It’s time to stop comparing eras in the NBA.
After the Dallas Mavericks’ thrilling 119-115 double-overtime victory over the Los Angeles Lakers Thursday night, Luka Doncic was asked by a reporter where he would rank LeBron James in the history of the game. Luka’s response:
"“I’m not doing the ranking stuff. I just enjoy great basketball players and that’s it. I mean, he’s an amazing player, an exceptional player, but I’m not doing the ranking stuff.”"
Why wouldn’t Luka just answer the question?
Well, first of all, if he does answer it, his response will become a major point of discussion for every sports media outlet.
I doubt Luka, or any player in the league for that matter, wants to be headlining First Take, or any sports program of your choosing, with their opinion on the all-time NBA player list as opposed to their team’s performance on the court. Nobody wants to be a distraction for their team. Well, maybe not nobody. Looking at you Kyrie Irving.
Second of all, and more importantly, it’s impossible to rank or compare players of different eras.
Over this past summer, Draymond Green gave voice to this matter with the following tweet:
The tweet was the first in Green’s rant as to why the 2017 Golden State Warriors would demolish any version of the Michael Jordan-led Chicago Bulls of the 1990s. The irony is obvious – Green states it’s “dumb” to compare eras and then goes on to compare eras with his next tweet.
Green’s message may have held more weight if he didn’t do exactly what he said not to do shortly after, but that shouldn’t take away from the fact that his original message is correct: It is dumb to compare teams and players of different NBA eras.
It’s impossible to compare players and teams from different eras in the NBA
Ranking and comparing players is something that has always been and will always be a part of fandom in basketball, and any sport for that matter. It’s important to remember though the discussion is purely hypothetical and comes down to individual preference. For instance, one fan might value Michael Jordan’s six championship rings over LeBron James’ four, but another fan may value LeBron’s longevity over Jordan’s.
Additionally, the game has changed exponentially since the first official NBA season back in 1949-50.
It’s impossible to juxtapose any player from today to players of the 90s, just like it’s impossible to juxtapose players from the 90s to players of the 60s and 70s.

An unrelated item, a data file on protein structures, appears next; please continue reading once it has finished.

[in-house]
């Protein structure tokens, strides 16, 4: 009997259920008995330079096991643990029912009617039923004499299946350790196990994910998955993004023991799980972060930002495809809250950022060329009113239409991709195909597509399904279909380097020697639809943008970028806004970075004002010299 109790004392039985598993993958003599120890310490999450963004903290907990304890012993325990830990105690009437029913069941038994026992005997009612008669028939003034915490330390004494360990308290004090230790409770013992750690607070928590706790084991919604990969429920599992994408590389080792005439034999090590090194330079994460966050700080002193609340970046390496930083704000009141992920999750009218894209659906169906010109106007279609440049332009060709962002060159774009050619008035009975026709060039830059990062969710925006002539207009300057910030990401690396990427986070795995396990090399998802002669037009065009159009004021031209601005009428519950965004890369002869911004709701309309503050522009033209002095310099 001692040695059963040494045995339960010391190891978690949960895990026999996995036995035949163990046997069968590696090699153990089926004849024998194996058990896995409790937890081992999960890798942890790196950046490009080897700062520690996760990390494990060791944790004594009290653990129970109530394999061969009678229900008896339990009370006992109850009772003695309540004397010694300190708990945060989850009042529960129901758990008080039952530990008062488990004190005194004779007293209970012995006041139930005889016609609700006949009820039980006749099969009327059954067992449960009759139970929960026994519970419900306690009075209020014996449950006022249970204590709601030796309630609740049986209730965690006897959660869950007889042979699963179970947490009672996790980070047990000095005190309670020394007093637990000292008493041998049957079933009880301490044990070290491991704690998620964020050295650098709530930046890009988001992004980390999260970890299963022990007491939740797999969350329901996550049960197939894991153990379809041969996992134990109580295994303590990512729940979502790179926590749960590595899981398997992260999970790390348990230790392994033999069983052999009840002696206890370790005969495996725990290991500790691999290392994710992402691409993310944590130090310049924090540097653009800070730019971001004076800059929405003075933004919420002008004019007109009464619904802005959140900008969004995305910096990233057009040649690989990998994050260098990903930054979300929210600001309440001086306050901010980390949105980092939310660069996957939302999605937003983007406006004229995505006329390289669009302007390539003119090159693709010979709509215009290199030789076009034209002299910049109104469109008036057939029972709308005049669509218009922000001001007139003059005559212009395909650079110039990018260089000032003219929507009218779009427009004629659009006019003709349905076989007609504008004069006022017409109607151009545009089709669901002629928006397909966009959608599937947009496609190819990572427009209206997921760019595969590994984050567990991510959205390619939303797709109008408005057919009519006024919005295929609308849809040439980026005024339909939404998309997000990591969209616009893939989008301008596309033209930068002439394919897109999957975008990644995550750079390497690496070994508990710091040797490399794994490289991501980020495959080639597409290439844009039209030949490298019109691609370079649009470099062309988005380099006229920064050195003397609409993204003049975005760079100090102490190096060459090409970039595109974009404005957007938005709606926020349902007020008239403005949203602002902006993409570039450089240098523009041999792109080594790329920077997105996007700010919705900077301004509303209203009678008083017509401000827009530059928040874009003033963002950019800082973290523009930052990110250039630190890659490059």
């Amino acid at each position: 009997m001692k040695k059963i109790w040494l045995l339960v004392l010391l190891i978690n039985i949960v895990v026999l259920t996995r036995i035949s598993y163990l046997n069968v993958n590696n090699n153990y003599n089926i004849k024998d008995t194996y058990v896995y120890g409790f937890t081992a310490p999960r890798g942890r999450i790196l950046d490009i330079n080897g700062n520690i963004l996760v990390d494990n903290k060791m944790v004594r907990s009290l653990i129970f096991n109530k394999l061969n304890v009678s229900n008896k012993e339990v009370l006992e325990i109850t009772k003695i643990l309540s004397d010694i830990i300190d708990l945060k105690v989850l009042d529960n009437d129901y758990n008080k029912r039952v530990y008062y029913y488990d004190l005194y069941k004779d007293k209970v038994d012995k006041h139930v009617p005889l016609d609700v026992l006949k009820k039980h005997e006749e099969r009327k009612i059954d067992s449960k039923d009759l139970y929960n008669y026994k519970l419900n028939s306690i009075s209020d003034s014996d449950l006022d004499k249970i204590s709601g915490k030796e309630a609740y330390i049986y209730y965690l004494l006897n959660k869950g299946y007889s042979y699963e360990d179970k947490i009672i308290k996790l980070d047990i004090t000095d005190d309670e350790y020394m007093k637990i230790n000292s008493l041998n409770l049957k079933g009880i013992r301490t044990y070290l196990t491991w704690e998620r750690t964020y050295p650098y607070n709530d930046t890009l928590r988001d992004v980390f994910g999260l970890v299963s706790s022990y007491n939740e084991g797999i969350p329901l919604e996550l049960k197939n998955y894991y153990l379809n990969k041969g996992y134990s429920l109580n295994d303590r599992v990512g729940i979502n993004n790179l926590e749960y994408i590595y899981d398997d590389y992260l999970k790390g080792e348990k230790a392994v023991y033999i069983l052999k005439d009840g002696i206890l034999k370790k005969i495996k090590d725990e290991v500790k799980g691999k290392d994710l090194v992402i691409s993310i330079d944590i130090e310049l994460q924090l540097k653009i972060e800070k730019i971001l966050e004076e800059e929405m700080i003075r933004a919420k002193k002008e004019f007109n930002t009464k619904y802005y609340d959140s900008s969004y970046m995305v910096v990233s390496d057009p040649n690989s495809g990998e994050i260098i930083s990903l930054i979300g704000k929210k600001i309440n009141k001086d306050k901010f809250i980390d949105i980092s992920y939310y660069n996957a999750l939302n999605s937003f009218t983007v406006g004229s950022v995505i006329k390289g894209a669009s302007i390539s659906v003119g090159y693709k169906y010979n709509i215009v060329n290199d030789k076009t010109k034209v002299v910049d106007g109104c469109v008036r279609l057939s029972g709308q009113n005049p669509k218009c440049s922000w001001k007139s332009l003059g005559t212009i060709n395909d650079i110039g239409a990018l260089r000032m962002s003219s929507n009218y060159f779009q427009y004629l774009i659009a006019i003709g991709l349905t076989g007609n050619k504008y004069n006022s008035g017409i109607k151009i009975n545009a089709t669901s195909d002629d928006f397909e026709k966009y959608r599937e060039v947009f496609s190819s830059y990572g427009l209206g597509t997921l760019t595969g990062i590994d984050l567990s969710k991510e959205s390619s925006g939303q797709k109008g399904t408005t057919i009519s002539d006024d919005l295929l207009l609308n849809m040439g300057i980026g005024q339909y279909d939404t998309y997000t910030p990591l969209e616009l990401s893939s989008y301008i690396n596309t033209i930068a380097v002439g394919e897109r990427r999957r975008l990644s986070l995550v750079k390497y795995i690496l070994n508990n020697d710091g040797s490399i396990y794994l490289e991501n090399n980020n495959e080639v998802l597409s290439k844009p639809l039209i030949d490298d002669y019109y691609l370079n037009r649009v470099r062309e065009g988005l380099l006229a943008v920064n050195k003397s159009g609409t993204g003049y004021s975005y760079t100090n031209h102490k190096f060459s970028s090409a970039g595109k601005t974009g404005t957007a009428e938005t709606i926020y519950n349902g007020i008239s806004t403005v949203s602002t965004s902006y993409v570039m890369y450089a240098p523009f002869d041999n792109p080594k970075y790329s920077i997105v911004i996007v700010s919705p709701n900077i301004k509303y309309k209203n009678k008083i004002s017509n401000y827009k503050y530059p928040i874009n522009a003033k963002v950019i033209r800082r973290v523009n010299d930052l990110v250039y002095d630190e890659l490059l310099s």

One way in which the game has changed is in the sheer amount of three-pointers hoisted up in today’s game. For instance, there have been 122 times when a player has hit 200 or more three-pointers in a single season in NBA history. One hundred and thirteen of those 122 instances all occurred since the turn of the century. The nine that didn’t all happened in the 90s.
Reggie Miller, one of the greatest shooters to ever play the game and who currently sits fourth all-time in three-point field goals made, drained his most threes in a season in 1996-97 with 229 three-pointers. Last season, Evan Fournier sank 241 three-pointers.
Larry Bird, another one of the greatest shooters that has ever stepped foot on a basketball court, knocked down his most threes in a season in 1987-88, with 98 three-pointers. Brook Lopez sank 102 threes in the 2016-17 season, and that’s not even the most threes he’s ever made in a single season. Furthermore, this season there are 24 players who have already eclipsed that number from Bird and we’re only halfway through the season!
Suffice to say, the game has evolved with a heightened focus on the three ball. No longer is the game played from the inside-out.
Another way the game has changed over the many years is how it is talked about in the media.
As previously mentioned, player and team comparison of different eras in any sport are commonplace among fans and sports media outlets. It’s part of the fun of fandom and those conversations certainly have a place in sports.
It’s more the domination these topics have in today’s media that is the problem. For instance, a few seasons ago the Los Angeles Lakers won the 2019-20 NBA championship. Instead of the conversation being about how incredible the accomplishment was for the Lakers in an unprecedented season that saw the entire league move to Florida and play in a “bubble” due to the global pandemic, it was centered around what the title means to LeBron’s legacy and how this title compares to others given the circumstance.
It’s understandable these conversations come up, but to be the main points of discussion across the entire sports media landscape is the issue.
Instead of debating first, second and third, we should appreciate greatness when it comes along because it’s not always guaranteed to come back.
These discussions about legacy and who’s the greatest to ever do it may be fun, but podcasts like The Old Man and the Three led by former NBA sharpshooter JJ Reddick, Point Forward with Andre Iguodala and Evan Turner, and All the Smoke featuring Matt Barnes and Stephen Jackson have all taken off for a reason.
Instead of debating meaningless things, these shows hosted by former NBA players, focus on the behind-the-scenes world of the NBA as well as the actual action taking place on the court. The game would be in a better place if we had more analysis like Reddick, Iguodala, and Barnes and less of the Skip Bayless’ and Stephen A Smith’s of the world.
Circling back to the specific LeBron question Luka was asked a few days ago. As LeBron’s basketball career approaches its inevitable end, debates centered on where he ranks amongst the game’s greatest will become more and more popular. It’s the inevitability of fandom.
Before we all do that though, can we first try to appreciate the greatest that LeBron James has left. His career isn’t over just yet. He has given so much to the game we all love. It’s important we all show him that love back.
As Luka put it so elegantly: “He’s an amazing player, an exceptional player.”